Most famous frauds and scams to global casinos on recent history

Our expert Gricelda Soledad Ruibal brings back the memory of these exciting, funny stories which generally had a happy ending. Cheaters were detected and caught thanks to the continuous work of properties’ control and security teams.

By Gricelda Soledad Ruibal, Founding Partner, Play In Group Consulting*


Casinos are very safe places that strive to keep cheaters far away. Even so, from time to time, they commit fraudulent acts, with surprising and innovative methods. In most cases, greed is usually what condemns these people and makes them end up in the hands of the law. History is full of players (some of them looking to win large amounts of money and others simply moved by the excitement of performing these illegal acts) who have imagined countless ways to dishonestly defeat the casino.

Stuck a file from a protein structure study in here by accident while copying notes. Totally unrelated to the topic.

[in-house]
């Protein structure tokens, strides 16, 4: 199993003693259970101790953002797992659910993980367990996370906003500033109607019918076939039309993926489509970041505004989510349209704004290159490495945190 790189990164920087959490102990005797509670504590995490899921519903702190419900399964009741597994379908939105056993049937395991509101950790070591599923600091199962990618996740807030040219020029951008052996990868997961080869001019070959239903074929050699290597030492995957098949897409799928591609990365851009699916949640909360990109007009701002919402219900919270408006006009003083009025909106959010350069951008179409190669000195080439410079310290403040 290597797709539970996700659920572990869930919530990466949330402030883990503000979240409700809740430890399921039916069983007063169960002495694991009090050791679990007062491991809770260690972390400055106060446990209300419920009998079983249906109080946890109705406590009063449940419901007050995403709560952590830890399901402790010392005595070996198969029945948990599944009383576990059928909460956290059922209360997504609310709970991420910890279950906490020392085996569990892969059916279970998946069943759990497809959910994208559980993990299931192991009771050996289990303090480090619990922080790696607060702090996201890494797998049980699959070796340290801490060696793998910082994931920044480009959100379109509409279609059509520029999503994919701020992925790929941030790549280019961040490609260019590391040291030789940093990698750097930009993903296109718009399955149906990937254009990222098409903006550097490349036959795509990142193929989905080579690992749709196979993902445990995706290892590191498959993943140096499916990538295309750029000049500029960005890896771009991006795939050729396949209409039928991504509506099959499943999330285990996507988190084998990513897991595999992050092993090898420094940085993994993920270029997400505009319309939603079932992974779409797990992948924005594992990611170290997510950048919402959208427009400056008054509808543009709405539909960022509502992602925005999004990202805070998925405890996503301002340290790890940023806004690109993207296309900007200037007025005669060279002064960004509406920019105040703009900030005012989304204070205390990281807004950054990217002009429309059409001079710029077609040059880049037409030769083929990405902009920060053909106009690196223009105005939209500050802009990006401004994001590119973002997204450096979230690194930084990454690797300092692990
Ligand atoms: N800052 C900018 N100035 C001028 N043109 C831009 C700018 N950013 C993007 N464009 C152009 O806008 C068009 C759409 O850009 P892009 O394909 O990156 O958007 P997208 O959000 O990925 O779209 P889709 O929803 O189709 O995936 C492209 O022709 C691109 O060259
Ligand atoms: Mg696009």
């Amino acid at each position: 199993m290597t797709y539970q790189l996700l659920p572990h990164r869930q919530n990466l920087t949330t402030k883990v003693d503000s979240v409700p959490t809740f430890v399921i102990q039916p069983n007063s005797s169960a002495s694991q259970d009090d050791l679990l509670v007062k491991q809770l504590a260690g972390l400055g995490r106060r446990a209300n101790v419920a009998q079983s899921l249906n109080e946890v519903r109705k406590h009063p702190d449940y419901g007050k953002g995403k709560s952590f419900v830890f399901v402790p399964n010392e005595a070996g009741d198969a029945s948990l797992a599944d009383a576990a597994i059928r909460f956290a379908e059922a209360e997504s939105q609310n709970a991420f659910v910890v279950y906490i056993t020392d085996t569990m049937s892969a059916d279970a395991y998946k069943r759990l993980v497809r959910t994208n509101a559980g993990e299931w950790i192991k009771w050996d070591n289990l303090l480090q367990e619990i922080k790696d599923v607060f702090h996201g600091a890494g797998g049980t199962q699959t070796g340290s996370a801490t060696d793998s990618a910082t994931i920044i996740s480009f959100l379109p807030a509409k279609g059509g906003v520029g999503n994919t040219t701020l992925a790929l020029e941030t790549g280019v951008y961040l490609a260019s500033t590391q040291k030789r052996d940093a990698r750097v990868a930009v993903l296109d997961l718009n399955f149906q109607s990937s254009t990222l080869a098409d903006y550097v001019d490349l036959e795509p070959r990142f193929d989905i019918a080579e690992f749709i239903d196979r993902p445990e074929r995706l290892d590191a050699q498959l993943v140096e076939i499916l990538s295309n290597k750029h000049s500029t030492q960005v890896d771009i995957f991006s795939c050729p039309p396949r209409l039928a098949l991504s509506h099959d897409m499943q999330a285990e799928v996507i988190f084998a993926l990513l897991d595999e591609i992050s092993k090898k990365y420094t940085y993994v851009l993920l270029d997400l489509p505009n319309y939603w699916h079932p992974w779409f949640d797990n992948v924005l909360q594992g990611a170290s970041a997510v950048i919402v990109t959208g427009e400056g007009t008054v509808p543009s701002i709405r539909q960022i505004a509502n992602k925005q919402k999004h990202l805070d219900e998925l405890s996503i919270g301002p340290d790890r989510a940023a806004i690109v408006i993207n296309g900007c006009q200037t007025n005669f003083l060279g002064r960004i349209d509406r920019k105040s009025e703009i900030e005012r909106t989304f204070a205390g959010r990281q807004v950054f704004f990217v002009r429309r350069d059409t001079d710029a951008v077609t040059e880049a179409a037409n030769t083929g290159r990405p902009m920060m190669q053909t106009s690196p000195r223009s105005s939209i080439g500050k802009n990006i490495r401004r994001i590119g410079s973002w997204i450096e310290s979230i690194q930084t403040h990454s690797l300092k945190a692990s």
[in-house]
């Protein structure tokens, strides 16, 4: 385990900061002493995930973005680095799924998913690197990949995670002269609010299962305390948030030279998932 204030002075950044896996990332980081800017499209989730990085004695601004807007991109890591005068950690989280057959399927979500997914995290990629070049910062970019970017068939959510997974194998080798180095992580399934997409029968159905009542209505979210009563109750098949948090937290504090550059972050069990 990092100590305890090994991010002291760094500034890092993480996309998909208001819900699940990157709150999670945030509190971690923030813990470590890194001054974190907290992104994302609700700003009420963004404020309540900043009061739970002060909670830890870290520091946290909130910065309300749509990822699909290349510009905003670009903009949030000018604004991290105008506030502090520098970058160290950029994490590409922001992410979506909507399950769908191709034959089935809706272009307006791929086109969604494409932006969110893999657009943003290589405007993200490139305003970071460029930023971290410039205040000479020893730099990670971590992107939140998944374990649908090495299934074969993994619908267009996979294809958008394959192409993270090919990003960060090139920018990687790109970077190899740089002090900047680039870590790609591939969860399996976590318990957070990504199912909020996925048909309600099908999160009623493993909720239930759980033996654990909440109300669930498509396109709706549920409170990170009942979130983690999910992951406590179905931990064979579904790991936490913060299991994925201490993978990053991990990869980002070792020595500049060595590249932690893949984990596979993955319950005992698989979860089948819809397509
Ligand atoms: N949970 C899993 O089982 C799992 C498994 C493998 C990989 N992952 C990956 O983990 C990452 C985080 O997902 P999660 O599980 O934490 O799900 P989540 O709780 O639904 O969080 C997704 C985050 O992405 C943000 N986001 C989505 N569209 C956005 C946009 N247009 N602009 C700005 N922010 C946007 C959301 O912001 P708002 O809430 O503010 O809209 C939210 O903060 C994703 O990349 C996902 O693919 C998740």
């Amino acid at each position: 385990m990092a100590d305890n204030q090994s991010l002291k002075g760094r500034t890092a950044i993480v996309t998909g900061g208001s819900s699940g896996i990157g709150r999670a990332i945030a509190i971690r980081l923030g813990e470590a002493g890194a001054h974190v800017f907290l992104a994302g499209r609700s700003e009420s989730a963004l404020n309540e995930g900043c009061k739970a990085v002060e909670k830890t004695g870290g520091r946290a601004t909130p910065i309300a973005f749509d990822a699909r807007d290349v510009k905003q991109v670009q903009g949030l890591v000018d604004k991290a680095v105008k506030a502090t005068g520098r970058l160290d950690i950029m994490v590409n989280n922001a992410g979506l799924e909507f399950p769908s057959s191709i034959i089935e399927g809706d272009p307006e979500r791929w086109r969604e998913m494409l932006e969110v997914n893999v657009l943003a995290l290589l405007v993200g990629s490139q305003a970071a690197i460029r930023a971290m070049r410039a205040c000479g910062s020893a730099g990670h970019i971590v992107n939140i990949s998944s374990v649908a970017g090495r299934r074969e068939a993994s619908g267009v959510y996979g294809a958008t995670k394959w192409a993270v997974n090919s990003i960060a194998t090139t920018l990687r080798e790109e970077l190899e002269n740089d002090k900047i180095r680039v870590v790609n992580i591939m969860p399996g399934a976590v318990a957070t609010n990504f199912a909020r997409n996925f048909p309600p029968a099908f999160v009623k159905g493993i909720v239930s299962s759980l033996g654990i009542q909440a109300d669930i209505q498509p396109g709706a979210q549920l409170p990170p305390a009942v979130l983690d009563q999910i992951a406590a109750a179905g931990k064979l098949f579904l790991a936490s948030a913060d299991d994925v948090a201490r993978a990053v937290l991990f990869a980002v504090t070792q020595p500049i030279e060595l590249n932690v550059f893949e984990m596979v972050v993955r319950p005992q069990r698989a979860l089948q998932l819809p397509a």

Creativity has no limits when it comes to beating the system. In some cases, these players are arrested. But there are also situations when scammers are ingenious enough to trick casinos and get away with the money without raising any suspicion.

Let’s take a look on the most famous incidents:

1. The remote control ball in a roulette wheel in Deauville (France)
In 1973, a dealer in the Deauville Casino, a town in the Normandy region of France, got five million francs (about one million euros) with the help of his sister and brother-in-law. This employee of the gaming establishment created a transmitter that could be perfectly adapted to the cigarette box that his sister used, as well as a roulette ball that received that signal. In this way, when pressing a button on the pack of cigarettes, the ball could fall remotely on six possible numbers of the roulette wheel, for which it had an accuracy of 90%.

2. Counterfeiting of 500 euro banknotes in Alicante (Spain)